In the context of women and workplace, identity integration refers specifically to the perceived compatability between gender and professional prescriptive roles (e.g. the ability to enact both roles simultaneously). For example, to what extent does feminine-typical traits are perceived as facilitating (rather than inhibiting) of enacting professional typical traits such as high levels of assertiveness. Identity integration is an individual difference measure which assesses the degree to which dual identities are experienced as compatible (e.g. facilitating one another) as opposed to conflicting (Benet-Martinez, & Haritatos, 2005 ; Benet-Martinez, Leu, Lee & Morris, 2002 ; Cheng, Sanchez-Burks & Lee, 2008 ; Mok & Morris, 2012a; 2012b [8,9]; Sacharin, Lee & Gonzalez, 2009 ; Wallen, Mor, & Devine, 2014 ). The approach of measuring trait identity integration relies on a self-report measure which consists of conflict and compatability subscales. Past research revealed that trait level identity integration is positively associated with female engineers’ creative performance; female engineers with higher gender/profession identity (GPII) designed more creative products for female consumers (Cheng et al., 2008 ). Other studies examining gender/profession identity integration among business women reveals that when primed with a professional context, women with higher identity integration adopt an orientation that is consistent with the demands of a professional task whereas women with less integrated identities adopt an orientation that contrasts with the professional task demands. More recent research examining female lawyers with more integrated gender/professional identities reveal that women with higher gender/profession identity integration assimilate their behavior to the demands of the professional contexts (Mok & Morris, 2012a ). If female engineers who are higher on identity integration assimilate more to the demands of the professional task, the question remains if women high on identity integration may also use greater assertiveness when negotiation economic compensation on their own behalf? This is the research question the present research aims to test. Since professional typical behaviors in the context of competitive bargaining are associated with masculine-typical behaviors such as high assertiveness (associated with backlash for professional women), we would expect that women higher on identity integration will feel more uninhibited to display both feminine-types and professional-typed negotiation (e.g. assertive) behaviors, an thus would be more likely to demand for higher economic outcomes when negotiating their own compensation.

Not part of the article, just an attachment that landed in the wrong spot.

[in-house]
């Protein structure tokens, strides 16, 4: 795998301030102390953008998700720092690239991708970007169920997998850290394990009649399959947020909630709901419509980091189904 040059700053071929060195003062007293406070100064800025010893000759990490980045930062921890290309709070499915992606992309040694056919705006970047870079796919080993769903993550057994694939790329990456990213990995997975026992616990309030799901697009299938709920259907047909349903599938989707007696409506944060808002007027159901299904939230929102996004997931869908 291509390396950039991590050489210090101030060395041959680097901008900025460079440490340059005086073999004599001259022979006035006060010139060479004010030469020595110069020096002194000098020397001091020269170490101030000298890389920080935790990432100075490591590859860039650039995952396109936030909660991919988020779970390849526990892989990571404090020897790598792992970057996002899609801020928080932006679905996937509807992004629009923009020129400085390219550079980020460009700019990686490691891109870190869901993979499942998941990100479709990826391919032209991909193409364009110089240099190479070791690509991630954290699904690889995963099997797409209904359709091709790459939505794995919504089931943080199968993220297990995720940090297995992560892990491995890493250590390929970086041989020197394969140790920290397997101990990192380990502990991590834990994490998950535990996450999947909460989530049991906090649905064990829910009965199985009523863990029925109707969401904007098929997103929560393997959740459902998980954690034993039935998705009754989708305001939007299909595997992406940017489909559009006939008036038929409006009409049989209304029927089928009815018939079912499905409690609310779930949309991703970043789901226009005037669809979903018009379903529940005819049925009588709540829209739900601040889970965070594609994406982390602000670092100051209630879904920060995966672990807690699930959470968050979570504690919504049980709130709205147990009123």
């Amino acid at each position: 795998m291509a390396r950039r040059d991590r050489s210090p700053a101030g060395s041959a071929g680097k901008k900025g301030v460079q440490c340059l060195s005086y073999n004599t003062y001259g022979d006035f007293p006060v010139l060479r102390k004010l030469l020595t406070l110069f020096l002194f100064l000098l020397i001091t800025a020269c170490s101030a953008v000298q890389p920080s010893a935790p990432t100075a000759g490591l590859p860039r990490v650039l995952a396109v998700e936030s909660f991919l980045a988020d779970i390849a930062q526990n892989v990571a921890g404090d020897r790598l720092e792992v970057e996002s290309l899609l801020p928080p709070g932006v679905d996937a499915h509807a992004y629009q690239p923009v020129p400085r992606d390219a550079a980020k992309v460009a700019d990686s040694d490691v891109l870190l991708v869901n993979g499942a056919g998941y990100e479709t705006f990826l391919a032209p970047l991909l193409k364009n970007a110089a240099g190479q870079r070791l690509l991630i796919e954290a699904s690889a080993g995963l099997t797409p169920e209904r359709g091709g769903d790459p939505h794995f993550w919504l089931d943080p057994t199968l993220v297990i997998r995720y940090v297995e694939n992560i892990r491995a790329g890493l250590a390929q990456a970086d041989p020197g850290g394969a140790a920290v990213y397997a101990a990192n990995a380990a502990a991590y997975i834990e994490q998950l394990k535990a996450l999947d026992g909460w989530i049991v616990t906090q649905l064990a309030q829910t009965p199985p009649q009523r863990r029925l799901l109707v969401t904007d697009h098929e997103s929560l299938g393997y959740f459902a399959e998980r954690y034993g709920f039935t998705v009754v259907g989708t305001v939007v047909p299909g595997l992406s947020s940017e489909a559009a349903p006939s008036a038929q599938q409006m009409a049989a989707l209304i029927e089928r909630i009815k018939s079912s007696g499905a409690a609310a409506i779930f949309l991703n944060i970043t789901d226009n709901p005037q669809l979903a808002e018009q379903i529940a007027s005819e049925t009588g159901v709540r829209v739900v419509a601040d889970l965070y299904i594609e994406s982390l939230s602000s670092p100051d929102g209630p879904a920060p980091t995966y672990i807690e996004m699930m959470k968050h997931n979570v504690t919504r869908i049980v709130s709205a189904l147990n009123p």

Another related question is whether identity integration reduces women’s anticipated backlash, a factor identified to reduce women’s assertiveness in self-advocacy in negotiations (Amanatullah & Morris, 2010 ). More nascent research reveals that this may be plausible as social backlash is absent among women higher on gender/profession identity integration despite their use of dominance in competitive negotiations (Mor, Mehta, Fridman, & Morris, 2014 ). Thus, we further suggest that inducing gender/profession identity compatibility among women may also alleviate anticipated social backlash for women’s compensation requests in negotiations. To test my hypotheses, I induced gender/professional identity integration among business women in a laboratory setting prior to making first offers and asking in a self-advocacy buyer-seller and salary negotiation.
Inducing identity compatibility